Min7b5 Substitutions – Advanced Jazz Improvisation
The following substitutions give you the opportunity to superimpose Minor7b5 based jazz lines over the original harmony of a composition whilst you are improvising. Although the substitutions are over different chord qualities, the original Minor7b5 line is used (although usually transposed) in each case.
As with previous lessons, I have highlighted (in red) the chord tones of Cm7b5 in the first example for you as a visual reference. You will then be able to see what these (coloured) tones become (intervallically) against the new chords. I suggest trying one substitution at a time at first and please do refer to the discussed table of substitutions for further explanation. Min7b5 lines have a lot of superimposition applications and are very adaptable as we’ll see.
To begin, let’s take a double-time (16th note) bop style line for Cm7b5. This is going to be our ‘template’ line.
The above line is clearly not just using a pure Cm7b5 scale or arpeggio of course, and instead features some typical bop style embellishments to augment the basic scale sound and create more colour and melodic flow. As mentioned above, the notes marked in red within the line are the Cm7b5 chord tones (R, b3, b5, b7)
Min7b5 Lines transposed over other chords
If we now make this line our ‘melodic template’, watch what happens when the very same line is now transposed up by a major 3rd to Em7b5 and then played over a C9 chord. The red notes now become: 3, 5, b7, 9.
From the above example, we can now hear that the template line has been transposed succesfully to fit over a dominant 7th chord and still works musically over the new harmony.
Now let’s try our template line transposed once more and against a different chord type. If you look at the example below, I’ve now transposed our original Cm7b5 template line down by a min 3rd to Am7b5 and the underlying chord has now become Cmin6. The original line now highlights R, b3, 5, 13. Check the red notes for the new set of intervals against the Cmin6 chord.
In the next example, the original Cm7b5 line has been transposed once more and this time is being played down a tone from the original to Bbm7b5. The highlighted (red) pitches are also now transformed to become: 3, b7, b9, b13. This is a great substitution for altered dominant chords. Note that I have no root in the bass of the C7 chord here.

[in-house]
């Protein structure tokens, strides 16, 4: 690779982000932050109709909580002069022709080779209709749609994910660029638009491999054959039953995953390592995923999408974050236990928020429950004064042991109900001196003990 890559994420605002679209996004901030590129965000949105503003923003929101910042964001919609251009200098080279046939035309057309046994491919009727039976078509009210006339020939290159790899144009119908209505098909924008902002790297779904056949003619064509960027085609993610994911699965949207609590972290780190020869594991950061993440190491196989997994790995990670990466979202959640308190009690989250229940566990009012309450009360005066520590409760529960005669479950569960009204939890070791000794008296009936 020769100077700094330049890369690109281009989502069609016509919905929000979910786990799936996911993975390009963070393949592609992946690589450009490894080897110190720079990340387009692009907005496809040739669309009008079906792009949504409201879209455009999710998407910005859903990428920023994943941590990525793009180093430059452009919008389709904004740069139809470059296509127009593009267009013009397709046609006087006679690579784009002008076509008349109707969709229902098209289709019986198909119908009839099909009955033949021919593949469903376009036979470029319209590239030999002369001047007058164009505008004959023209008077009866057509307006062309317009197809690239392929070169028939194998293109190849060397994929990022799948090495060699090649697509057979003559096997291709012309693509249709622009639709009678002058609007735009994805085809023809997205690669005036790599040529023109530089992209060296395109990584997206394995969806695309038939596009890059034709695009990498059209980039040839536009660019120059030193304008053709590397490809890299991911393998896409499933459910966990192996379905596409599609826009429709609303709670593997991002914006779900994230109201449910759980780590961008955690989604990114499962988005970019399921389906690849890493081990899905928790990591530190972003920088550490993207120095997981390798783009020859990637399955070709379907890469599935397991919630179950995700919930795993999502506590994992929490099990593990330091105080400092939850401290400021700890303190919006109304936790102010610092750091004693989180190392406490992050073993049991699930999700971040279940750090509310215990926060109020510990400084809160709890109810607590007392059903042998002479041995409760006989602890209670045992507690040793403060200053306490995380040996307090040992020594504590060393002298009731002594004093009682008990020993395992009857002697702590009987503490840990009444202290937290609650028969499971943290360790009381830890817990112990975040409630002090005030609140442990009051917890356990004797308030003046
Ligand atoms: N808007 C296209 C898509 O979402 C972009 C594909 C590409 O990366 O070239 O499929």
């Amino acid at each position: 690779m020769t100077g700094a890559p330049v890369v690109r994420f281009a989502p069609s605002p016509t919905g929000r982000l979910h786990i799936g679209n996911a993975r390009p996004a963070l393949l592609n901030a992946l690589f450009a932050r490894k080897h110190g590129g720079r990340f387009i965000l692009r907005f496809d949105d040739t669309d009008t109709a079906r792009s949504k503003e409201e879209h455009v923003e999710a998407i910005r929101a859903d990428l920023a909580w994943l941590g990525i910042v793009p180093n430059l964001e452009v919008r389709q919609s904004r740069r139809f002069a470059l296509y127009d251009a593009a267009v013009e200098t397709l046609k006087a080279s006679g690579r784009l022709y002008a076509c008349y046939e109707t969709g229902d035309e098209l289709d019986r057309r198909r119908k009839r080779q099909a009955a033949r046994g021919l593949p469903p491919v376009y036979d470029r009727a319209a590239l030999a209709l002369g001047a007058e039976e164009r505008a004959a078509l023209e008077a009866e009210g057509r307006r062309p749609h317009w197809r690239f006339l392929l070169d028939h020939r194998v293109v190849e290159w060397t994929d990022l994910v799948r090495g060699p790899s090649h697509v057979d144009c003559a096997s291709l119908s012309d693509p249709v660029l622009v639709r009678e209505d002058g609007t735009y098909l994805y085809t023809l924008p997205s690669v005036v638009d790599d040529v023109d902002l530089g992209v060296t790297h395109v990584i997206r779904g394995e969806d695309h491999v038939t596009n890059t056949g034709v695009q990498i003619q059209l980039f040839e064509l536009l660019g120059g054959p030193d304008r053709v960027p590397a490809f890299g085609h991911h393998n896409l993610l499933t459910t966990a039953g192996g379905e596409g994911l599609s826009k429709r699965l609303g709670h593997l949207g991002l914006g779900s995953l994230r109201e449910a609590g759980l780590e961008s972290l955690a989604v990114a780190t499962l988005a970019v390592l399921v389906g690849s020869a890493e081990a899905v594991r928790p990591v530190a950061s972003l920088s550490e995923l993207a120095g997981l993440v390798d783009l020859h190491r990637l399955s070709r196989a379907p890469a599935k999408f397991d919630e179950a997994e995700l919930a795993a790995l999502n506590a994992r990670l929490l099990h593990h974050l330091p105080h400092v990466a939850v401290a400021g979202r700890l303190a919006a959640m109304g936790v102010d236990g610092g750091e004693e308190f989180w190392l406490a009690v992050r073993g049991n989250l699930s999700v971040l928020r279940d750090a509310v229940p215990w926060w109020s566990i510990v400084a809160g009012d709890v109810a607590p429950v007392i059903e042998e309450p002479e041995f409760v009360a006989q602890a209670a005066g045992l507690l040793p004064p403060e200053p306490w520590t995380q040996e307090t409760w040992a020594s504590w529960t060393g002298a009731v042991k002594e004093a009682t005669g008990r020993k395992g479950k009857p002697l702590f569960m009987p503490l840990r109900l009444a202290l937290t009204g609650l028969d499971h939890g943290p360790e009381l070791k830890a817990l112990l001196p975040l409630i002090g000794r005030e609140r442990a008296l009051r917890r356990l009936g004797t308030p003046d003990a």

In the final example, our template line has been transposed once more. We now play the original line transposed up a tritone (b5) interval to F#m7b5 and the underlying chord now becomes a Cmaj7#11 chord. Note also that the red coloured notes become: R, 3, b5, 13. against this new chord. This is a good sound for a Lydian tonality.
As with previous lessons on improvisational substitutions, I deliberately chose a single template melodic line for these examples, so that you could see and hear how each of the substitutions work, however it isn’t necessary to just use the same line every time.
The more important aspect here is how you ‘think’ on each chord and that you are aware of what is produced against the original chord by using these particular substitutions or if you prefer, superimpositions.
Here’s the audio file demonstrating all the above lines for you:
Here’s a PDF of the lesson so that you can print it out and put on your music stand to practice with:
To supplement these examples, I have added a table below of Minor7b5 substitutions where you will be able to clearly see what substitutions can be used and where. The table lists a variety of Minor7b5 based improvisational substitutions that you can experiment with and as I’ve mentioned before, it’s probably best to try one at a time rather than several all at once.
|Original Chord||Min7b5 Substitution||Effect Against Original Chord|
|Cm7b5||Dm7b5||9, 11, b13, R|
|Cmin/maj7||Am7b5||13, R, b3, 5|
|Cm6||Am7b5||13, R, b3, 5|
|C7b9sus4||Gm7b5||5, b7, b9, 11|
|Cmaj7#5||F#m7b5||b5, 13, R, 3|
|Cmaj7b5||F#m7b5||b5, 13, R, 3|
|3, 5, b7, 9|
13, R, #9, 5
#9, b5, 13, b9
R, #9, b5, b7
b5, 13, R, 3
I have found that these substitutions work equally well in functional harmonic situations (i.e. II-V-I progressions) as they do in more open or modal settings. How you apply them is up to you.
It is also worth noting again that the template line I used was filled with bop type embellishments and to my ears this really helps when you use these substitutions. Others may of course disagree and do feel free to experiment with less embellishments or even none if that sounds better to you.
The tab fingerings are also only a suggestion and may not be suitable for every player.
The harmonic approaches and improvisational concepts discussed above are present in the playing of many modern jazz musicians, but I should stress it forms only a part of their playing styles. I do hope you find the above helps you in your search for your own musical identity.